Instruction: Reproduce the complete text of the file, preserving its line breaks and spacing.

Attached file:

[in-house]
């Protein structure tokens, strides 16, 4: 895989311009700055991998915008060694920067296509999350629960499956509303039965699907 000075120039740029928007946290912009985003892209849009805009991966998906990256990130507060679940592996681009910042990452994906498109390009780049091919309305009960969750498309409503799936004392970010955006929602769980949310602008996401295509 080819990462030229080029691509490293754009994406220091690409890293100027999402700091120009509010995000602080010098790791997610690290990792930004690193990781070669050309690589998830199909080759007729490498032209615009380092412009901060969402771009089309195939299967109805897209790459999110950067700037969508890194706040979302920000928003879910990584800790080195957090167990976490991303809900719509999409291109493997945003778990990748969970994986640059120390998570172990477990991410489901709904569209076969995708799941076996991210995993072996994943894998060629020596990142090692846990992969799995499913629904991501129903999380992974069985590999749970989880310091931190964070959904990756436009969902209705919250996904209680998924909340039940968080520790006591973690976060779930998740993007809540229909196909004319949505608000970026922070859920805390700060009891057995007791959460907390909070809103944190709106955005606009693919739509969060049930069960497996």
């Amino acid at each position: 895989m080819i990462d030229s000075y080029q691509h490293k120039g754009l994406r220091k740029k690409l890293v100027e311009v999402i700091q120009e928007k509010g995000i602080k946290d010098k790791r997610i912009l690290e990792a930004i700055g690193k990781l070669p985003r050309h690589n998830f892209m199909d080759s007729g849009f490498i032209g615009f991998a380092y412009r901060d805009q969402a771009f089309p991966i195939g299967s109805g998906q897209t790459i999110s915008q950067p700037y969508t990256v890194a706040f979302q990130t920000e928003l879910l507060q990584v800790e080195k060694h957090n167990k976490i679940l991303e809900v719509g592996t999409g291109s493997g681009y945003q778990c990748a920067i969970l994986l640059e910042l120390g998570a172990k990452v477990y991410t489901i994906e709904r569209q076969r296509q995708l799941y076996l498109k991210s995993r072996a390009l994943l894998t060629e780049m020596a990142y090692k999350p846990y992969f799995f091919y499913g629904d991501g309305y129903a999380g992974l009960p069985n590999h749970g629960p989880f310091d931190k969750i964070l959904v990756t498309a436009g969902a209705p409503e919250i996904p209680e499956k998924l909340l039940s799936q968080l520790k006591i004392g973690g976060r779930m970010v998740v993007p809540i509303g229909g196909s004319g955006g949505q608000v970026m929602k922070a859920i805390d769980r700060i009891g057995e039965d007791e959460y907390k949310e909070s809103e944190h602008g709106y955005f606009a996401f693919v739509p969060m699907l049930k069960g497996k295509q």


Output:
[in-house]
């Protein structure tokens, strides 16, 4: 895989311009700055991998915008060694920067296509999350629960499956509303039965699907 000075120039740029928007946290912009985003892209849009805009991966998906990256990130507060679940592996681009910042990452994906498109390009780049091919309305009960969750498309409503799936004392970010955006929602769980949310602008996401295509 080819990462030229080029691509490293754009994406220091690409890293100027999402700091120009509010995000602080010098790791997610690290990792930004690193990781070669050309690589998830199909080759007729490498032209615009380092412009901060969402771009089309195939299967109805897209790459999110950067700037969508890194706040979302920000928003879910990584800790080195957090167990976490991303809900719509999409291109493997945003778990990748969970994986640059120390998570172990477990991410489901709904569209076969995708799941076996991210995993072996994943894998060629020596990142090692846990992969799995499913629904991501129903999380992974069985590999749970989880310091931190964070959904990756436009969902209705919250996904209680998924909340039940968080520790006591973690976060779930998740993007809540229909196909004319949505608000970026922070859920805390700060009891057995007791959460907390909070809103944190709106955005606009693919739509969060049930069960497996």
């Amino acid at each position: 895989m080819i990462d030229s000075y080029q691509h490293k120039g754009l994406r220091k740029k690409l890293v100027e311009v999402i700091q120009e928007k509010g995000i602080k946290d010098k790791r997610i912009l690290e990792a930004i700055g690193k990781l070669p985003r050309h690589n998830f892209m199909d080759s007729g849009f490498i032209g615009f991998a380092y412009r901060d805009q969402a771009f089309p991966i195939g299967s109805g998906q897209t790459i999110s915008q950067p700037y969508t990256v890194a706040f979302q990130t920000e928003l879910l507060q990584v800790e080195k060694h957090n167990k976490i679940l991303e809900v719509g592996t999409g291109s493997g681009y945003q778990c990748a920067i969970l994986l640059e910042l120390g998570a172990k990452v477990y991410t489901i994906e709904r569209q076969r296509q995708l799941y076996l498109k991210s995993r072996a390009l994943l894998t060629e780049m020596a990142y090692k999350p846990y992969f799995f091919y499913g629904d991501g309305y129903a999380g992974l009960p069985n590999h749970g629960p989880f310091d931190k969750i964070l959904v990756t498309a436009g969902a209705p409503e919250i996904p209680e499956k998924l909340l039940s799936q968080l520790k006591i004392g973690g976060r779930m970010v998740v993007p809540i509303g229909g196909s004319g955006g949505q608000v970026m929602k922070a859920i805390d769980r700060i009891g057995e039965d007791e959460y907390k949310e909070s809103e944190h602008g709106y955005f606009a996401f693919v739509p969060m699907l049930k069960g497996k295509q």